Floating stickbaits are ideal for high-speed pelagics such mackerel, GTs and tuna. An important tip when casting floating stickbaits is to let all your line lie on the water’s surface before you start sweeping. If you start sweeping your lure as soon as you cast, your line will often still be in the air from the cast. This will pull the stickbait from the water and may cause it to flip and tangle right at the start of your cast. Some of the cheaper plastic production floating stickbaits can be relatively easy to work, while some of the more expensive Japanese wooden models can take some time to master, to achieve the perfect action.

Sinking Stickbaits

Sinking stickbaits also come in a massive range of shapes and sizes. Most sinking stickbaits have an attractive wobble as they sink in the water and a side-to-side action as they are pulled through the water. This side-to-side action is strongest in deep-bodied and flat-sided sinking stickbaits. Longer, thinner round-sided sinking stickbaits have a less intense side-to-side action and a more S-shaped action underwater. Sinking stickbaits are great in rough and windy conditions as you can cast them a mile and they rarely blow out of the water and tangle. They are also very easy to work and can be retrieved in a variety of ways. Sweeps and stops are still my favourite way to work sinking stickbaits, but they can also be worked via a constant or erratic medium-paced wind of the reel. This makes them a great beginner’s lure. The disadvantage of sinking stickbaits is that they make very little surface noise so don’t seem to attract fish from larger distances like floating models. The best targets for sinking stickbaits are pelagic fish feeding subsurface, or slower pelagic fish such as cobia and predatory bottom fish such as coral trout and red bass.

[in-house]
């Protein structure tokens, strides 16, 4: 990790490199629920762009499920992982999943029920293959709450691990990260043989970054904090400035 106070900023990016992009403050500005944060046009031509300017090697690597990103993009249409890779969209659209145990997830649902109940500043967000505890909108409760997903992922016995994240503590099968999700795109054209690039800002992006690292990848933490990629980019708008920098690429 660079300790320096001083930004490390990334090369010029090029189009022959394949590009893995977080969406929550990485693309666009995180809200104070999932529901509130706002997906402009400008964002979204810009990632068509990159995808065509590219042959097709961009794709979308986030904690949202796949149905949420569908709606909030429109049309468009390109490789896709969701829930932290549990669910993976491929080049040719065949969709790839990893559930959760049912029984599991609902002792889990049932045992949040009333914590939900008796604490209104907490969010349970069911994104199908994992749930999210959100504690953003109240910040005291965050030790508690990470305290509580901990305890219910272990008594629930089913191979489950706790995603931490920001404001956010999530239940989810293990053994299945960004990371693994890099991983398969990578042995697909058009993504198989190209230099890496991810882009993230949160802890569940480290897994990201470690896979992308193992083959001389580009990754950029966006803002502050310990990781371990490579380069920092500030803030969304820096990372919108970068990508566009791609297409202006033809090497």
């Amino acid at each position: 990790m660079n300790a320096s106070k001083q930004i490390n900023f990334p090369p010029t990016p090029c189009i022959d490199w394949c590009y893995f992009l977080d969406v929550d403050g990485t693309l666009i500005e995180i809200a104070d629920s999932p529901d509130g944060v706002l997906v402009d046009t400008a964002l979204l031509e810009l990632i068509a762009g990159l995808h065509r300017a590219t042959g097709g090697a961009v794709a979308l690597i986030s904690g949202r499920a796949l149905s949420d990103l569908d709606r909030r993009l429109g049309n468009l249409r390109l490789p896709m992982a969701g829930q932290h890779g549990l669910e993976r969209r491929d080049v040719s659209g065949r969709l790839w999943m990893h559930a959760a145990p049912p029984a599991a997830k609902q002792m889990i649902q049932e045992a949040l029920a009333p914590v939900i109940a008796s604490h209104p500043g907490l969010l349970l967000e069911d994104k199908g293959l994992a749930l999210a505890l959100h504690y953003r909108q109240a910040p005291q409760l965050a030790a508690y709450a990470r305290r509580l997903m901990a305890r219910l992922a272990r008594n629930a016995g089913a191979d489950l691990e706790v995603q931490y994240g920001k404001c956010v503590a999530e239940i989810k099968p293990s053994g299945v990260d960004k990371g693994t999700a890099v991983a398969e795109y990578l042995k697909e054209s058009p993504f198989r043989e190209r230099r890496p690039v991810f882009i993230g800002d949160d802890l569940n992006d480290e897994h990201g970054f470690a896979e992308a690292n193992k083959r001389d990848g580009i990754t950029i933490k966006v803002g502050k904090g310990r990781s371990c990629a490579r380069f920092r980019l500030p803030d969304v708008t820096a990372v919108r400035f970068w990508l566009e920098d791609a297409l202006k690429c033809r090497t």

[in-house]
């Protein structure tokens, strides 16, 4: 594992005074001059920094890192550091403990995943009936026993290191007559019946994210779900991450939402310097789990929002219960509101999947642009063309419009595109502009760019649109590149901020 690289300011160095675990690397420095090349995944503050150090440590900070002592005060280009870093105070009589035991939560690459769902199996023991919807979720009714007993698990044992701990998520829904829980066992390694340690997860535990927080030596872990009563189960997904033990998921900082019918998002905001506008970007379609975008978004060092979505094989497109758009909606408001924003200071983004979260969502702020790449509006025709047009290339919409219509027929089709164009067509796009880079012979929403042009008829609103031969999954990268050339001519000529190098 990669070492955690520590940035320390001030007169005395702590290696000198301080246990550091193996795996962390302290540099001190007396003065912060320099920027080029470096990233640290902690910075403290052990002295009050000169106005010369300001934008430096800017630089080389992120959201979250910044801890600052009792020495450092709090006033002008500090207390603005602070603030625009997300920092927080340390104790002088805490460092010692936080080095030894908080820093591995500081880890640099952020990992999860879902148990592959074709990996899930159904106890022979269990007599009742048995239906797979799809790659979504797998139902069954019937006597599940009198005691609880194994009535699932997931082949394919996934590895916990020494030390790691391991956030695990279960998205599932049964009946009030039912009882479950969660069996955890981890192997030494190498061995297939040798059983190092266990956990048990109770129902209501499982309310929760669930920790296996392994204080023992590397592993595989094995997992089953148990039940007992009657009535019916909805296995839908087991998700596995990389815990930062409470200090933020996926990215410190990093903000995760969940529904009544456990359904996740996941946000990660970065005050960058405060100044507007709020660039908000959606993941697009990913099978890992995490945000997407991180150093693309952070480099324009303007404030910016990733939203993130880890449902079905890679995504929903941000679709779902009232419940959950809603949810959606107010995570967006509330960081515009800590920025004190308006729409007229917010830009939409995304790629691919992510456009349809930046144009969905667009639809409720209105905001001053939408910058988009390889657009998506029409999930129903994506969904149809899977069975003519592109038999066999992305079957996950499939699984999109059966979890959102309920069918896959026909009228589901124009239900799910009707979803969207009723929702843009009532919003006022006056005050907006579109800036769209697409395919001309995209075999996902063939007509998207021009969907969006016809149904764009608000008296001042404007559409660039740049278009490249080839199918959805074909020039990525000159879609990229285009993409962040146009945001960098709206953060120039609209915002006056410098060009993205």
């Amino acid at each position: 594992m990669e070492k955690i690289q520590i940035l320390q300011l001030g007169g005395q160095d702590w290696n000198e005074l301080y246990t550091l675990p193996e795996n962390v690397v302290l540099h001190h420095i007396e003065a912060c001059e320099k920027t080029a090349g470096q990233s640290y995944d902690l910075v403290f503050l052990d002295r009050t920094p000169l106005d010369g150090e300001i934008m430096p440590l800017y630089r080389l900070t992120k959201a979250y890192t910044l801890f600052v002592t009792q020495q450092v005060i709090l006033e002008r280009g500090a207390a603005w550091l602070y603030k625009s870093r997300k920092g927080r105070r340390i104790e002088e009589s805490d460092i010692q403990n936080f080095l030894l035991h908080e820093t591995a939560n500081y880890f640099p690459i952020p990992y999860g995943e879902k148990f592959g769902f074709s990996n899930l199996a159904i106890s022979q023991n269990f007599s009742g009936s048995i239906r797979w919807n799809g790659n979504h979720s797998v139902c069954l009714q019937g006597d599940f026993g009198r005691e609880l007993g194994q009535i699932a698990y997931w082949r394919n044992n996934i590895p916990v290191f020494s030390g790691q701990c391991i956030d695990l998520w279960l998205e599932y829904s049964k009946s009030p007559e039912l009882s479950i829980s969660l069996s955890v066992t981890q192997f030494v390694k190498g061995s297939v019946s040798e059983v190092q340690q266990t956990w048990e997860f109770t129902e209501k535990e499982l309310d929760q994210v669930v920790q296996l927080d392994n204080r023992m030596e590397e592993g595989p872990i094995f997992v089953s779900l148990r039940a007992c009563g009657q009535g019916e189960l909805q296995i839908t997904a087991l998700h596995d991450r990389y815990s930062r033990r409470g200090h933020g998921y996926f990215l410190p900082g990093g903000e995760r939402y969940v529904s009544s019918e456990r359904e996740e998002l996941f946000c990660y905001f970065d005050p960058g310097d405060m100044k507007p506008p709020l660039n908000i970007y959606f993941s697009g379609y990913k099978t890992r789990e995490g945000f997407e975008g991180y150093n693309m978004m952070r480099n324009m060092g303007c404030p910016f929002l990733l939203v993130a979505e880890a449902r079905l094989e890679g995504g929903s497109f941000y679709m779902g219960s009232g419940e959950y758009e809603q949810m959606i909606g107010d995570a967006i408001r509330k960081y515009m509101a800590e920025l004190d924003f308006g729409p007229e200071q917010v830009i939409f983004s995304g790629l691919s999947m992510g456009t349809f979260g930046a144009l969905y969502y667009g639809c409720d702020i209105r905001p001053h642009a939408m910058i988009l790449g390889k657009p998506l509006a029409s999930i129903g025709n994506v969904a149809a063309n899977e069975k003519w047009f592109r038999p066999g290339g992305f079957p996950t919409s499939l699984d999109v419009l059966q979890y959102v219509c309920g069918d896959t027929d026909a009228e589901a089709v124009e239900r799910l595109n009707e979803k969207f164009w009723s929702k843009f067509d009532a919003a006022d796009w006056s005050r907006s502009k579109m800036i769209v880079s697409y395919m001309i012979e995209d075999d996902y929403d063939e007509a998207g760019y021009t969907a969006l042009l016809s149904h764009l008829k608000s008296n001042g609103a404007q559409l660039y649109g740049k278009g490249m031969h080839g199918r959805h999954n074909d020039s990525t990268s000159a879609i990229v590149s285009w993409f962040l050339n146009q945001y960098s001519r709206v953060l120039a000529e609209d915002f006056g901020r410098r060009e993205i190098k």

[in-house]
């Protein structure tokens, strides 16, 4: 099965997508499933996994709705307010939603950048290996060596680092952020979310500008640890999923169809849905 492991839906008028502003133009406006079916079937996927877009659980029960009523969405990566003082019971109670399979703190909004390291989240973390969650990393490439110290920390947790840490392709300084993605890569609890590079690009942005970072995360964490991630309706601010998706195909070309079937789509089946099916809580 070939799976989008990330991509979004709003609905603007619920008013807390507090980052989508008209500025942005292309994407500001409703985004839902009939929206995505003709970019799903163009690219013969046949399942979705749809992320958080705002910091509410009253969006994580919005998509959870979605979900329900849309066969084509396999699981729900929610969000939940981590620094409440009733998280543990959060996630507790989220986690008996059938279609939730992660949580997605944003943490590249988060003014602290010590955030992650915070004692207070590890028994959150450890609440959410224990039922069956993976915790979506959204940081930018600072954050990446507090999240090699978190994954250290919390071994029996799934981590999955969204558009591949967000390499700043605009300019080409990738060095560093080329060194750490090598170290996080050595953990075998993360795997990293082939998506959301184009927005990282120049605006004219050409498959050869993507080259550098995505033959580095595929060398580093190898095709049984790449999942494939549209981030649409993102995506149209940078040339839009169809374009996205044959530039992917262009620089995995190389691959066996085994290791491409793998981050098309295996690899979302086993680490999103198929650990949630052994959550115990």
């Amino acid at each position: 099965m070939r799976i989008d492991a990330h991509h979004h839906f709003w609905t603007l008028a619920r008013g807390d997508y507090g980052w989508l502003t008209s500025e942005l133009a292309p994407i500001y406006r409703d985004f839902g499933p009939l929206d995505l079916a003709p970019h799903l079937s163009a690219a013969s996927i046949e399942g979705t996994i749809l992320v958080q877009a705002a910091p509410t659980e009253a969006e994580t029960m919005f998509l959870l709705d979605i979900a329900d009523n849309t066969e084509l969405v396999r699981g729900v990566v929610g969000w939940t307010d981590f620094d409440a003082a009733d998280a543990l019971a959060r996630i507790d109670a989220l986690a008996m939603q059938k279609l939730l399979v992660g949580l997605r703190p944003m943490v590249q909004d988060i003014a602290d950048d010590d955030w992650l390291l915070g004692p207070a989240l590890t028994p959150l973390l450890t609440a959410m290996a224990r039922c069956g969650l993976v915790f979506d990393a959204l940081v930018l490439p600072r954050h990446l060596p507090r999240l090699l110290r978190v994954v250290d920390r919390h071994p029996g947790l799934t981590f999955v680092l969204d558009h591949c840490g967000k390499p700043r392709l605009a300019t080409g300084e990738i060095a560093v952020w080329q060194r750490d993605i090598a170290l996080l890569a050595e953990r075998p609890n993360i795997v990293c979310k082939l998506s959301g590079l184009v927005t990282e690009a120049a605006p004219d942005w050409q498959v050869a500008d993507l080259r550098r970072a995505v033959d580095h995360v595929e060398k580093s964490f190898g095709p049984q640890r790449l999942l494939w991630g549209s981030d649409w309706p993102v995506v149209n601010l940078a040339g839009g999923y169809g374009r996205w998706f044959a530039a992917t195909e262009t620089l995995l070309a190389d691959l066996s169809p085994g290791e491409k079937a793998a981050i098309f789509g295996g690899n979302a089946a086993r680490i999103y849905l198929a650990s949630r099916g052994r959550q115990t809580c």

Pencils and Skipping Plugs

Pencil and skipping plug stickbaits are made to represent fleeing garfish or piper. These are generally floating lures with a long skinny profile. The most common way to work these lures is to have your rod tip up high with a constant retrieve to get the lure dancing or skipping along the surface like a bait fish being chased. The other great way to use pencils or plugs is to twitch them along the surface like a garfish skipping side to side as it swims. Pencils are more a specialised casting lure for me and only used on the odd occasion when pelagics are keyed into feeding on long skinny bait fish. They work best on fast pelagic fish such as queenfish, kingfish and mahi mahi.